This powerful combination has been shown to decrease risks of heart disease (by lowering ‘bad cholesterol’), high blood pressure, and even breast cancer, according to some promising research from the Canary Islands.
Sounds great, doesn’t it?
Well, here’s a reality check you might not be too keen on cashing — that “extra virgin” olive oil you have been buying might be anything but!
Reader Chris Davis notified me of a lengthy article published by The New Yorker earlier this year which spotlights worldwide olive oil fraud, a market laden with corruption and political scandals that can produce as much money as cocaine trafficking.
Since reading the article, I have done a bit more research and want to share the not too uplifting news with you.
A lot of supposed extra-virgin olive oil is really soy or hazelnut oil that has been adulterated.
Unfortunately, the words “imported from Italy” do not necessarily mean what you think.
If low-quality oils from North Africa are shipped to Italy, where they are then tampered with and bottled, the packaging can legally claim that oil is an Italian import.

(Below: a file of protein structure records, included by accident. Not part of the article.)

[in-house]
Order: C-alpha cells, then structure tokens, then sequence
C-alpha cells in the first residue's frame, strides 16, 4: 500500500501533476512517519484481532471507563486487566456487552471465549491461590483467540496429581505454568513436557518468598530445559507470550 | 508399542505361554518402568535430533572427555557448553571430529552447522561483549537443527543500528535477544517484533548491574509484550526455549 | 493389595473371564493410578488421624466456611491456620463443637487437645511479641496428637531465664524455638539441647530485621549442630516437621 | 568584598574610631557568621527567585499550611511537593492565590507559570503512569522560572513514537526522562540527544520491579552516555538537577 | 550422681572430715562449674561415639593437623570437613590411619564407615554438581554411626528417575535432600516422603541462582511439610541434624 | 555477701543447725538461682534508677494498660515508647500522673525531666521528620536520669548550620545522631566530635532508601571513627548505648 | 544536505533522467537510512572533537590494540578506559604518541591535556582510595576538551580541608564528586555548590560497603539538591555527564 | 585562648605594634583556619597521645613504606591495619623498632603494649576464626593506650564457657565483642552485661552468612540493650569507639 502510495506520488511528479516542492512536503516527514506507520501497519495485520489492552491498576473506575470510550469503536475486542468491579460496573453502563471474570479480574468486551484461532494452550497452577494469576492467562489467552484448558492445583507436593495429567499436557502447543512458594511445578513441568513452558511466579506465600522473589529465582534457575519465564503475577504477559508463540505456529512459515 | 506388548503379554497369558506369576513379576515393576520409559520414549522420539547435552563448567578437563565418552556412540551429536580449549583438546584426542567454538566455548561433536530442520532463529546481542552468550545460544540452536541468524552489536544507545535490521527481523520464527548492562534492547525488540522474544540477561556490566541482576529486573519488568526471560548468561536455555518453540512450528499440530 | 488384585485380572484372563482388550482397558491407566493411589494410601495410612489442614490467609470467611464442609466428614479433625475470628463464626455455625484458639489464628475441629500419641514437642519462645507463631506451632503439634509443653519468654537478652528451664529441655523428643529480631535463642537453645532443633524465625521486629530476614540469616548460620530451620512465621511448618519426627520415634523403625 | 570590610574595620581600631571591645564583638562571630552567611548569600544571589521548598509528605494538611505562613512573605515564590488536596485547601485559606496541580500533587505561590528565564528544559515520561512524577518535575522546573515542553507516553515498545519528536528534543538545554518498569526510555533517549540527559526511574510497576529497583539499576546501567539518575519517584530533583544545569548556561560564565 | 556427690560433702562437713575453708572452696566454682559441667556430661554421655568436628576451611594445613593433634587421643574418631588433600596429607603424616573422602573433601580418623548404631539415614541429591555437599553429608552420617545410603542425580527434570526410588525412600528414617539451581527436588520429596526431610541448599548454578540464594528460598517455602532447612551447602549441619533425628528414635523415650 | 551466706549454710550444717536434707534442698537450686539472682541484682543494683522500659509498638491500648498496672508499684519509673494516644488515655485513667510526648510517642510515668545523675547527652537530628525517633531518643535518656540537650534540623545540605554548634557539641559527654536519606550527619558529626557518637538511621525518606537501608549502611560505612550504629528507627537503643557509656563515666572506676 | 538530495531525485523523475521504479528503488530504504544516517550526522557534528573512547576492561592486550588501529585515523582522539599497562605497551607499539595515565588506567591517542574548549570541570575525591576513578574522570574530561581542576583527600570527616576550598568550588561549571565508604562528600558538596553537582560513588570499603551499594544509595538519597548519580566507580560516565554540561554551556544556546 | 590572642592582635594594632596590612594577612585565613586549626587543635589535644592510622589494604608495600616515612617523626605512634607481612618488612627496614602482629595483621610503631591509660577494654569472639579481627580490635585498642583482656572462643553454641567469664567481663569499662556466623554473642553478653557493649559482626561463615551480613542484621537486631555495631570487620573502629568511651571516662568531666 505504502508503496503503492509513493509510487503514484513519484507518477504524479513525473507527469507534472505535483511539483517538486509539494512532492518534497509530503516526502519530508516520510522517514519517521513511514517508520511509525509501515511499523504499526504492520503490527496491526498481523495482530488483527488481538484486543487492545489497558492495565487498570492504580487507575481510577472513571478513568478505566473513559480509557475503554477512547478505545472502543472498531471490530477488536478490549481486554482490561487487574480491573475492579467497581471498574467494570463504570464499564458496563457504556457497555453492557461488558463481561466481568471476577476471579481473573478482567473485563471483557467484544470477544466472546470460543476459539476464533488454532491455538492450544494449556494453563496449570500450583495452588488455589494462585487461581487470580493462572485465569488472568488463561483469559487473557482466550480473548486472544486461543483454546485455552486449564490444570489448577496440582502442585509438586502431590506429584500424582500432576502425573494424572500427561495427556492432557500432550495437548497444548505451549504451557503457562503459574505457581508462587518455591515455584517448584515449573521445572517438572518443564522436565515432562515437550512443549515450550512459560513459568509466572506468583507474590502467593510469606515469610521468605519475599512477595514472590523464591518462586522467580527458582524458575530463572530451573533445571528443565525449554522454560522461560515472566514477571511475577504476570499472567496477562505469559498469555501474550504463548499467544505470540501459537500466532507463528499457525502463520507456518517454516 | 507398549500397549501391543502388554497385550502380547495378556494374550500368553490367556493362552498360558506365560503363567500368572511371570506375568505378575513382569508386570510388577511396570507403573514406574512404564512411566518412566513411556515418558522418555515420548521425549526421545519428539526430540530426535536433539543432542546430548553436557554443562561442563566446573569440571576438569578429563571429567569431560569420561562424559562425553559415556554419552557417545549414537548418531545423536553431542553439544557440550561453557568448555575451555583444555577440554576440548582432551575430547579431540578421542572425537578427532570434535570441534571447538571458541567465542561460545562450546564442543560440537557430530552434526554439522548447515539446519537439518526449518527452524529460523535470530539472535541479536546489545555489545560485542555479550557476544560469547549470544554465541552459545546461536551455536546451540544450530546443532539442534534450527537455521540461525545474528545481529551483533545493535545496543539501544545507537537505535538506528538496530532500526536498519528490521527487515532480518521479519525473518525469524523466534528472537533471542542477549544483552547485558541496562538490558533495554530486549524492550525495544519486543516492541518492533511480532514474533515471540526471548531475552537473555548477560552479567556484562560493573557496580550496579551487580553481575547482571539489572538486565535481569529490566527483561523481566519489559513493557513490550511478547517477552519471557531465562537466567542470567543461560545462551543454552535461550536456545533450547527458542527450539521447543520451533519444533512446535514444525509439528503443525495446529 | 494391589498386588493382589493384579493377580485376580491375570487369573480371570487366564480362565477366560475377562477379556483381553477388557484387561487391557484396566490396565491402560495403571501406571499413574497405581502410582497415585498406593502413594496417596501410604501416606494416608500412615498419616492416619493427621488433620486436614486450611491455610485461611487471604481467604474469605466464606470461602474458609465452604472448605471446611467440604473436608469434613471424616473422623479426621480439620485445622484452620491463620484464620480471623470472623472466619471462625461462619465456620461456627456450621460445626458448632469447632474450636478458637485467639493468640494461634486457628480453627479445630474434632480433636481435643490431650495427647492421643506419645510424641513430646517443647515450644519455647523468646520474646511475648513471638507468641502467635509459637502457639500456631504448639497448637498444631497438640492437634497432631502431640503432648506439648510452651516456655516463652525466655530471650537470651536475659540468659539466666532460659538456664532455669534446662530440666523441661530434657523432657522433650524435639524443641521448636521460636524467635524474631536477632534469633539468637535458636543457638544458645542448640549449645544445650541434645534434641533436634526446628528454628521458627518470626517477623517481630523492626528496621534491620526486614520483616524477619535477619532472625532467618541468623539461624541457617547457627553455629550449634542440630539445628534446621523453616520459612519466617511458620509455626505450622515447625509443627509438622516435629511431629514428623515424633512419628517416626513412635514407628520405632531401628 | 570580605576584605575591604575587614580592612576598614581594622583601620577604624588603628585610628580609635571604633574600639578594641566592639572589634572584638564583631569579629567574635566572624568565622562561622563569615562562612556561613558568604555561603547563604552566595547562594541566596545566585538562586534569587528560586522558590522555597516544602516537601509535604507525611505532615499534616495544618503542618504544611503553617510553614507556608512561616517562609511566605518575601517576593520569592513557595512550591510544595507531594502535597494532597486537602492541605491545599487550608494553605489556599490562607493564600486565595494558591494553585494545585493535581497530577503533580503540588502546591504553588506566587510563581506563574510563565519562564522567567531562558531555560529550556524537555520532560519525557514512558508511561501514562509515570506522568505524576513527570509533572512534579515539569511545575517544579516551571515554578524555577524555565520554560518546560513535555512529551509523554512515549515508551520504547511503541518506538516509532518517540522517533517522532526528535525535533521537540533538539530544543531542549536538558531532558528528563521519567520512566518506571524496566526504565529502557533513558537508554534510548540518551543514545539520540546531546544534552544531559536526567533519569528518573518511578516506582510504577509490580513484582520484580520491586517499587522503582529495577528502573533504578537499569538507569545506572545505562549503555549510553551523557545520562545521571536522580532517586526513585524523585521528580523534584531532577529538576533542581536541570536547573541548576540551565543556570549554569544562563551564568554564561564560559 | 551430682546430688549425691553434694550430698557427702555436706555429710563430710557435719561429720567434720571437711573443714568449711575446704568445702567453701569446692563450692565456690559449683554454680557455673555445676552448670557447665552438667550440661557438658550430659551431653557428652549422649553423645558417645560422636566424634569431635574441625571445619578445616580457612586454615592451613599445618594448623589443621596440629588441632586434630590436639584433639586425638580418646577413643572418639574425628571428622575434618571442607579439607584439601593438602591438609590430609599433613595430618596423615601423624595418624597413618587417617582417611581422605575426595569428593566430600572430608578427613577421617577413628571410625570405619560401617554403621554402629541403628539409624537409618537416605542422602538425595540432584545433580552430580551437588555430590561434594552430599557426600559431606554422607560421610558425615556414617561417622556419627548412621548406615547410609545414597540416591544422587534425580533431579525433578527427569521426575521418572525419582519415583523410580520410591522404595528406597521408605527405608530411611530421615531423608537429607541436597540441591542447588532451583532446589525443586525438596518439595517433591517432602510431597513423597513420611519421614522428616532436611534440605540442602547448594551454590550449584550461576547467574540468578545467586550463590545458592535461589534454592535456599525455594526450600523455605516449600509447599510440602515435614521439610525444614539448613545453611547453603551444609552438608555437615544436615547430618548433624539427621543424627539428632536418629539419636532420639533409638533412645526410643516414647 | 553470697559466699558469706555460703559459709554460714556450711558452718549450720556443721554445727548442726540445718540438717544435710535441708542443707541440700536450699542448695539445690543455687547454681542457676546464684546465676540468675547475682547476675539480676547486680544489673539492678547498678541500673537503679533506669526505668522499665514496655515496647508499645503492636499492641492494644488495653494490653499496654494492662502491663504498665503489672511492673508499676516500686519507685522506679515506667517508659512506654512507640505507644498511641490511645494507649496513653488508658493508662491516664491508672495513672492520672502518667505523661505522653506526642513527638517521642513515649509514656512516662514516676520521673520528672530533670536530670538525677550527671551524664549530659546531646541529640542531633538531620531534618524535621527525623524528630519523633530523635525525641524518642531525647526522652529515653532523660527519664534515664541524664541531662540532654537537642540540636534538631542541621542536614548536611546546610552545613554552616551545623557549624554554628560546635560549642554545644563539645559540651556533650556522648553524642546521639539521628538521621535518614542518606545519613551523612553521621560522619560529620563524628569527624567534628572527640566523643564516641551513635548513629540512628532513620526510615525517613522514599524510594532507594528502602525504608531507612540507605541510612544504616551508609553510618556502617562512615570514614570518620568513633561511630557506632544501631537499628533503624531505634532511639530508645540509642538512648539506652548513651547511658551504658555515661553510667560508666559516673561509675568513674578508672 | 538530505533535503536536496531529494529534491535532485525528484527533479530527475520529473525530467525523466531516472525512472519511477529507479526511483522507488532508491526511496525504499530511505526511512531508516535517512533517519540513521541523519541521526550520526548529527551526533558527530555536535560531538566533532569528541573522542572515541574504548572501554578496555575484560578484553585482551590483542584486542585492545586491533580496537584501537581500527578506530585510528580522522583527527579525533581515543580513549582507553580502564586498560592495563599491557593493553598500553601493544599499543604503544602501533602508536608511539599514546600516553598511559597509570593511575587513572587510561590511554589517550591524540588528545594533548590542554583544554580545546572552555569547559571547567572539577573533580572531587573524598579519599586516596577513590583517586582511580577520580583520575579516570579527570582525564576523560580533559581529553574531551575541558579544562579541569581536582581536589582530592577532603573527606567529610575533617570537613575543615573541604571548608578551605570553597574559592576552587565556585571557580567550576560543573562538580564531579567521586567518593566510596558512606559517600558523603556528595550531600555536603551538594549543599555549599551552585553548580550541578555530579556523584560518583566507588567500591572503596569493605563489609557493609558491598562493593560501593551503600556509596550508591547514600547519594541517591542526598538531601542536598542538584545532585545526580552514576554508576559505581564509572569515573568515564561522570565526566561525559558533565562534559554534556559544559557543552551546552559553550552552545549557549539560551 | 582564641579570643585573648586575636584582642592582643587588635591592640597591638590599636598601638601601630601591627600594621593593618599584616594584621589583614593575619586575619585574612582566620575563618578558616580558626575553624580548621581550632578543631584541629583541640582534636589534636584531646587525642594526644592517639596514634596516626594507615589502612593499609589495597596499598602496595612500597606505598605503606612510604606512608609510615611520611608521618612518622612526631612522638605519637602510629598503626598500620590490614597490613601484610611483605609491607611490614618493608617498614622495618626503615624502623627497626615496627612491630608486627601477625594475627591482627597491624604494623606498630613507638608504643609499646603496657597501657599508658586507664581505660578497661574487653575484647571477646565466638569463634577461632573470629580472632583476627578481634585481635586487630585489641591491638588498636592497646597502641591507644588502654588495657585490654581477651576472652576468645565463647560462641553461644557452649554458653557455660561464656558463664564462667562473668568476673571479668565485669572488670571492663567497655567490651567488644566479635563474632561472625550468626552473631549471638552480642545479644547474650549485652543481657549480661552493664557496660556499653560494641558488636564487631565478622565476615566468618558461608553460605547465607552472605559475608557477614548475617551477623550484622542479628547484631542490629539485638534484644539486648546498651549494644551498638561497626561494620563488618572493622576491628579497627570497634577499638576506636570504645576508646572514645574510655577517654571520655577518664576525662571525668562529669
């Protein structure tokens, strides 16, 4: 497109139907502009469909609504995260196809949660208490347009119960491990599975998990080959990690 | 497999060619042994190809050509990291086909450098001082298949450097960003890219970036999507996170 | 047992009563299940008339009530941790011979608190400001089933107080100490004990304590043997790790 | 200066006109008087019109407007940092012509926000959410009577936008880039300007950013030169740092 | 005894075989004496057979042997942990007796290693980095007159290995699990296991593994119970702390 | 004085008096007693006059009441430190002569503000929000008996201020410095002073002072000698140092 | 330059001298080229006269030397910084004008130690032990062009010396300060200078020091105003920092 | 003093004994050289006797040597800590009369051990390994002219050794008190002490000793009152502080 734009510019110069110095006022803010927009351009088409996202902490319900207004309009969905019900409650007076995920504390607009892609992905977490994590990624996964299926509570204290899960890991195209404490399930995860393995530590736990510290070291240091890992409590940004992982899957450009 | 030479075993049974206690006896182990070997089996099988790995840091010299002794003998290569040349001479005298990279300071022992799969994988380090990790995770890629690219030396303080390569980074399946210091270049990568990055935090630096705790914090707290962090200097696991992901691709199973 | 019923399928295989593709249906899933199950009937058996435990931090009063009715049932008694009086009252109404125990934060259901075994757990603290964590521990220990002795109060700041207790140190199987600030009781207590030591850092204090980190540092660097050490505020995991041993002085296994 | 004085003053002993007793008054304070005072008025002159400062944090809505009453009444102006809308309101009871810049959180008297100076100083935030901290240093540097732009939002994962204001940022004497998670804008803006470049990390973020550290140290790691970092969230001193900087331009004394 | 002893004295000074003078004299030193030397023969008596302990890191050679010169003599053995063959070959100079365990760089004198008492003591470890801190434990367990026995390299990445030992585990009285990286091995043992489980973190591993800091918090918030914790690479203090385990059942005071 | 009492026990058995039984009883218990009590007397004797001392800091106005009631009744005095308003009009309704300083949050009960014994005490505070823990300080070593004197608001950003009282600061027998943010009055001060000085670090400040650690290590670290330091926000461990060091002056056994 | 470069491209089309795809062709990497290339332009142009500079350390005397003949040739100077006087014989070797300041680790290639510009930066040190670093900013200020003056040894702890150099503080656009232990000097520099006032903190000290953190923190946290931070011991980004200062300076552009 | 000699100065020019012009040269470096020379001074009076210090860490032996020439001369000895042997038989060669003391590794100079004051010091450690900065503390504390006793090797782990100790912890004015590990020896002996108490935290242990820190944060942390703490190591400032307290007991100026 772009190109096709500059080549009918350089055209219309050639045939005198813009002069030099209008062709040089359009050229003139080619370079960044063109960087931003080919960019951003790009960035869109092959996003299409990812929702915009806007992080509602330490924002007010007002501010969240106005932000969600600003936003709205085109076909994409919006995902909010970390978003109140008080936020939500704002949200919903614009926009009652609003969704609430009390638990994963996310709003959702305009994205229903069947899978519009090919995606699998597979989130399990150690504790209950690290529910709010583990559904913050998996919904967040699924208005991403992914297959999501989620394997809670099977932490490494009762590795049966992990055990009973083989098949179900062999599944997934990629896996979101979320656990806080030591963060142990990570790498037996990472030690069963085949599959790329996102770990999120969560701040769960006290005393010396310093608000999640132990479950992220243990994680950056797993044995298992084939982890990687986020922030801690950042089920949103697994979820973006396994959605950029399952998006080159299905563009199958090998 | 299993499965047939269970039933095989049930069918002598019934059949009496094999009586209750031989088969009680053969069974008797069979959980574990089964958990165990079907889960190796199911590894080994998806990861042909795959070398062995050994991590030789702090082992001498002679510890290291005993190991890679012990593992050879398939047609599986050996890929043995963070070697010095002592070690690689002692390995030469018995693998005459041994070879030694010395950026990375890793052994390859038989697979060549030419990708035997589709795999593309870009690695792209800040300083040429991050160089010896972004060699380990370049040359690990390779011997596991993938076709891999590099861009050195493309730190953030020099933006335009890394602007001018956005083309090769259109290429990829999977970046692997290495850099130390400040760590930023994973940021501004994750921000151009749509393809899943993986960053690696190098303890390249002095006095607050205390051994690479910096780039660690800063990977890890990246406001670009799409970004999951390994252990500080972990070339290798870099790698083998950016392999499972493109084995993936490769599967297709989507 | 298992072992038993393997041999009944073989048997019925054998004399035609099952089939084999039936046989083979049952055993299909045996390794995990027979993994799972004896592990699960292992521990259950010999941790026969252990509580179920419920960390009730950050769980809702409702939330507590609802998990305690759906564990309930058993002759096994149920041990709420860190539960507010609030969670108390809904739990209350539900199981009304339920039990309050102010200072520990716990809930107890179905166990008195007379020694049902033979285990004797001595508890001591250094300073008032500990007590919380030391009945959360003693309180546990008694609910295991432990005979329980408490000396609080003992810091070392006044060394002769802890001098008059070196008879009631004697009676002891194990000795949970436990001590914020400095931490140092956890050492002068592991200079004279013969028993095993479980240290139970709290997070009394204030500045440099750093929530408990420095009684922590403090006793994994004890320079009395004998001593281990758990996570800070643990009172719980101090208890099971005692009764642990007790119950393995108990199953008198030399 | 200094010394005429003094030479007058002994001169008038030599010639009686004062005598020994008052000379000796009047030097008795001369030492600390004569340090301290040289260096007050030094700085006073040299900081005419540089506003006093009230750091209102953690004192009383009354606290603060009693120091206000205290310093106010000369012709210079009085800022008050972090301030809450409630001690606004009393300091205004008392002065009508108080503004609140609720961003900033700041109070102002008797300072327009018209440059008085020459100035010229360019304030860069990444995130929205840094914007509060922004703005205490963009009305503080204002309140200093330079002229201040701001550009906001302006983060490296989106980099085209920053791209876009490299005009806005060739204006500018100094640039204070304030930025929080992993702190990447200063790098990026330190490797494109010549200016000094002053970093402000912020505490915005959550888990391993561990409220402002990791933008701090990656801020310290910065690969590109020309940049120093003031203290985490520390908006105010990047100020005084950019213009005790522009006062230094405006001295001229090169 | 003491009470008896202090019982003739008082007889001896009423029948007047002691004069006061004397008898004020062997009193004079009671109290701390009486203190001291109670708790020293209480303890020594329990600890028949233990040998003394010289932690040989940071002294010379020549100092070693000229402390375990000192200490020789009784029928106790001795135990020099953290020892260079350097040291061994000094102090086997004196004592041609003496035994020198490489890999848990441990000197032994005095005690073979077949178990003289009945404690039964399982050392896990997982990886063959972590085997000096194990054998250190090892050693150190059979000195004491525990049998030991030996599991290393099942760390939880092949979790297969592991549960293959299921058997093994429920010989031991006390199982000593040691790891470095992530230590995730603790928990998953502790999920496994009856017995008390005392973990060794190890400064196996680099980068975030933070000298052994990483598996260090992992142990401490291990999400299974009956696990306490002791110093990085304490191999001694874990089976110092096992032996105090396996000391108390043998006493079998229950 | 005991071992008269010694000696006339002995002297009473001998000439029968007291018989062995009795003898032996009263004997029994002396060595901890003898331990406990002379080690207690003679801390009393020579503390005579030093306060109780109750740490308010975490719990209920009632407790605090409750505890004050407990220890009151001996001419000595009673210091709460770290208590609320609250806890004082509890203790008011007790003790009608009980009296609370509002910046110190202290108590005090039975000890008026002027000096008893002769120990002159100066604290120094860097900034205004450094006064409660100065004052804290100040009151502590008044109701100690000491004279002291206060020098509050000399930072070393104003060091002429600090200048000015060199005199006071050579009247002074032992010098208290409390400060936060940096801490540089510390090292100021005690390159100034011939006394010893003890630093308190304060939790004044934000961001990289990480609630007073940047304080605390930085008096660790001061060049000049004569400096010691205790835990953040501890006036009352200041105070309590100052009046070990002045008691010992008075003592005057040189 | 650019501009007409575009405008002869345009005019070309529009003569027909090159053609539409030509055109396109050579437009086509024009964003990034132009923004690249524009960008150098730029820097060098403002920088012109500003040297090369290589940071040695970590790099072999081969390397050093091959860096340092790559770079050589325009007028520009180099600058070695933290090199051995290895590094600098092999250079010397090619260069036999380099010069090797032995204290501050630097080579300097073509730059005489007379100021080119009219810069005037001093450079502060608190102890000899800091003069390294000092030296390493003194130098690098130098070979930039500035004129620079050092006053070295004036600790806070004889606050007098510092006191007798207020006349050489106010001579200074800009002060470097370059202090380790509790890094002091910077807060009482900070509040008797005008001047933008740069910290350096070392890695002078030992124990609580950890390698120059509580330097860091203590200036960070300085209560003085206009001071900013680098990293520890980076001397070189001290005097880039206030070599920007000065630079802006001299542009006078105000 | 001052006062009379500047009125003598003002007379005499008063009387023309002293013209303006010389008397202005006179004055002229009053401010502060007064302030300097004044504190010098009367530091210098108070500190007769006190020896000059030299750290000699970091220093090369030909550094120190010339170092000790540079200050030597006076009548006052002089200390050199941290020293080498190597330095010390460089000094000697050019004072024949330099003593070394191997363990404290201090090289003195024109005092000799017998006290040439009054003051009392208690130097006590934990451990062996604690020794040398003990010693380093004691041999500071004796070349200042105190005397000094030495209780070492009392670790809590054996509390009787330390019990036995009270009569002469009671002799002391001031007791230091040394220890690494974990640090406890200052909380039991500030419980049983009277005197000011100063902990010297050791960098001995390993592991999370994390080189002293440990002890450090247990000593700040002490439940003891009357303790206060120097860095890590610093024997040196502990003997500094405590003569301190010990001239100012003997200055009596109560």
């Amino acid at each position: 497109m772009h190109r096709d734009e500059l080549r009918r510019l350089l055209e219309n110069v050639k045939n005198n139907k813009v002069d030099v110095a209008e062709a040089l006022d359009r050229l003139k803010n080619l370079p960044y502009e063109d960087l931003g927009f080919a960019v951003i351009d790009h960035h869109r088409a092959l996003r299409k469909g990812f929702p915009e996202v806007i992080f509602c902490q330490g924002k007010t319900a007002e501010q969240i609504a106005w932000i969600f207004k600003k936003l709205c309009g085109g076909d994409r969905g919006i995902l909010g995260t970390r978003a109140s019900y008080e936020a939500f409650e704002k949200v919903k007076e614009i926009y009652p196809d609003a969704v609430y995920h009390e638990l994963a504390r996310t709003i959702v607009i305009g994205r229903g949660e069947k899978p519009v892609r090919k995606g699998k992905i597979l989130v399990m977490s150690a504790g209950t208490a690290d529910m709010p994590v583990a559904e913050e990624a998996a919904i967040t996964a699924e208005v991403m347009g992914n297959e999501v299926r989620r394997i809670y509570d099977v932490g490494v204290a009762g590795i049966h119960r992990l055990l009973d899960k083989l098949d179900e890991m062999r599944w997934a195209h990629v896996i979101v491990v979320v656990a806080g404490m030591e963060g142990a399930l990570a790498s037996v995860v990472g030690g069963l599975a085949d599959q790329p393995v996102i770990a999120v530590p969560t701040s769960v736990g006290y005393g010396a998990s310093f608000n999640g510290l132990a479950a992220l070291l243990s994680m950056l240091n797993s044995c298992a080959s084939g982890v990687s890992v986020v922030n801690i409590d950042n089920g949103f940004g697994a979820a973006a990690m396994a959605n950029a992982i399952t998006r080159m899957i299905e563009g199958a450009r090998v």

You might take that to mean that Tuscan olives from a small farm are made into extra virgin olive oil. Wrong!
The Food and Drug Administration does not test oils coming into the United States for adulteration.
Although a group known as the North American Olive Oil Association takes care of that — and they have discovered several distributors selling inferior quality oils as extra virgin — their testing is nowhere near as rigorous as that f the International Olive Oil Council.
There are currently several proactive anti-fraud ideas being floated around.
One would require all bottles of extra virgin olive oil to list the acidity of their contents (to be considered extra virgin, olive oil must contain an acidity of no more than 0.8%).
Of course, who is to say that these figures can’t be doctored with the exchange of cold hard cash?
One interesting solution to this problem comes from the region of Andalucia in Spain (one of the world’s largest manufacturers of olive oil). There are talks of using molecular cell technology to determine if olive oil labeled as extra virgin matches the structure of the authetic product.
In the meantime, what can you do as a consumer? From a label standpoint, look for any bottles bearing the International Olive Oil Council (IOOC) stamp of approval.
If this is absent, see if the label lists the acidity figures for the supposed extra virgin olive oil. Look for an acidity level of 0.8% or less.
No luck? Look at the price tag. A liter of olive oil at $7.99 is highly unlikely to be extra virgin.
For more information, check out the International Olive Oil Council’s website.